Last Thursday, U.S. Sen. John Hickenlooper (D-CO) voted for a Republican non-binding budget amendment aiming to prevent undocumented immigrants from receiving stimulus checks. Colorado immigration advocacy groups and community leaders lambasted Hickenlooper over his vote.

People in the United States illegally are already ineligible for stimulus payments since they do not have a social security number, so Hickenlooper’s support of the non-binding amendment is mostly symbolic. That symbolism is not lost on the immigration advocates in Colorado.

State Sen. Julie Gonzales (D-Denver) said that Hickenlooper shouldn’t get to pick and choose when he cares about immigrants. During his 2020 senate campaign, Hickenlooper branded himself as a champion for immigrant rights.

“Usually politicians don’t slam the door shut on Latino voters so abruptly,” Gonzales told The Denver Post. “Usually they Hispander for a few months after the election.”

The Colorado Immigrant Rights Coalition Action Fund (CIRC-AF) campaigned for Hickenlooper during his senate race, making over 300,000 phone calls and sending over one million texts and 75,000 mailers to grow support for the former Governor, according to the organization’s website.

CIRC-AF released a statement calling Hickenlooper’s vote, “a slap in the face” to undocumented immigrants, especially to those who are also frontline workers. Ian Pham, CIRC-AF communications manager, said that they will continue to hold Hickenlooper accountable when it comes to immigration reform.

“CIRC Action Fund did not work to elect John Hickenlooper to watch him turn around and backstab us in his vote to not provide stimulus checks to undocumented workers,” Pham said. “We look forward to the following days to see how he remedies today’s action, specifically how he will pass immigration reform that includes pathway to citizenship for all 11 million undocumented people.”

The ACLU of Colorado released a letter signed by 300 organizations, elected officials, businesses, and community members condemning Hickenlooper and demanding accountability.

The letter pointed out that Hickenlooper campaigned on a promise to fight for the immigration community in Colorado. The letter also emphasized how immigrant communities are at higher risk for COVID-19 because of dense housing, crowded living conditions, and a higher proportion of essential workers unable to work from home.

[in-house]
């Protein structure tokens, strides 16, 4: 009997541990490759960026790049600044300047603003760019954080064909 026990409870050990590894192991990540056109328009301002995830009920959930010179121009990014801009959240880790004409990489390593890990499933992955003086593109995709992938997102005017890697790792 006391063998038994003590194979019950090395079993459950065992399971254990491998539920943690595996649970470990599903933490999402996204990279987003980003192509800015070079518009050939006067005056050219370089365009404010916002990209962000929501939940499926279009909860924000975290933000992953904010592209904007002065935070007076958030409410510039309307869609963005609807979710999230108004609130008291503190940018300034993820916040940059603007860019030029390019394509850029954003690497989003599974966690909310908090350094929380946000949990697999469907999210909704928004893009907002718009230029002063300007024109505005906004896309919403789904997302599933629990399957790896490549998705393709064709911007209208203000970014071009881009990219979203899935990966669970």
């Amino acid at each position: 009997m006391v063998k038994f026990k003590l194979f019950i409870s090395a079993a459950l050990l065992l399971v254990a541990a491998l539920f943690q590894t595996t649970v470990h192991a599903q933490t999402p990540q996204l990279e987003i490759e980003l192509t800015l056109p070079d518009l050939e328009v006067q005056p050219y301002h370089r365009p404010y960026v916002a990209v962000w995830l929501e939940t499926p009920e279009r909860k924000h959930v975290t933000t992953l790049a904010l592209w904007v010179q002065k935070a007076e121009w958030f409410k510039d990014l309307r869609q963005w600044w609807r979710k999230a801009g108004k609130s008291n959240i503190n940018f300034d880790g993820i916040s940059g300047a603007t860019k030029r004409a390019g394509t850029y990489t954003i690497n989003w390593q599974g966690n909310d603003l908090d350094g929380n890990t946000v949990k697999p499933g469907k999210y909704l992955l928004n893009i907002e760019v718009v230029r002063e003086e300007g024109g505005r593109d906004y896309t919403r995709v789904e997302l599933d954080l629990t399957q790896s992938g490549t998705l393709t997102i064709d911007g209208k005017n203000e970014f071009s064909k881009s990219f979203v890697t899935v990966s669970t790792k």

“The message U.S. Senator John Hickenlooper sent on February 4, 2021, with his vote to block vital stimulus payments to undocumented immigrants was loud and clear: I only care about you when I’m campaigning,” the letter read.

Denise Maes, ACLU of Colorado Public Policy Director, said that Hickenlooper must prove that he is the immigration champion he claims to be to regain the immigration community’s trust.

“The senator’s vote to deny critical relief to people who need it most was a slap in the face to every essential worker, every immigrant, and every Coloradan,” Maes said. “It is not enough for him to praise people as essential while campaigning. The senator must actually prove it through his actions as an elected.” 

In addition to CIRC-AF, ACLU of Colorado, and the 300 other signees of the letter, prominent Colorado immigrant rights law firm Meyer Law Office released a statement which labeled Hickenlooper’s vote as a “betrayal” to the state.

“Colorado did not elect John Hickenlooper to the Senate so he could cast chickenshit votes,” said Meyer Law Office principal Hans Meyer. “Immigrants have been hit as hard as anyone by this devastating pandemic, and the last thing they deserve is more backstabbing from their representatives in Washington. We demand better.”

On Monday, Colorado’s three members of the Democratic National Committee — Joe Salazar, Jeri Shepard, and Radhika Nath — called for a “public censure” of Hickenlooper after his vote.

Hickenlooper then met virtually with leaders of the immigrant community including the ACLU of Colorado. Hickenlooper was, according to Maes, receptive to their criticisms. Hickenlooper’s office provided a statement to Denver7 that the senator was still committed to comprehensive immigration reform.

“Immigrant communities and undocumented workers specifically are on the front lines of our economy — now more than ever. I recognize how this vote has distorted that important fact and fed dangerous and damaging narratives about the undocumented community. We’ve had several productive conversations about this and I remain committed to working together to finally achieve a comprehensive fix for our broken immigration system, including a pathway to citizenship,” the statement read.

According to the Colorado Sun’s newsletter, The Unaffiliated, Maes heard from Shad Murib, Hickenlooper’s state political director.

“I think his message was: ‘We hear you. We got it wrong. We’ll do better,’” Maes said.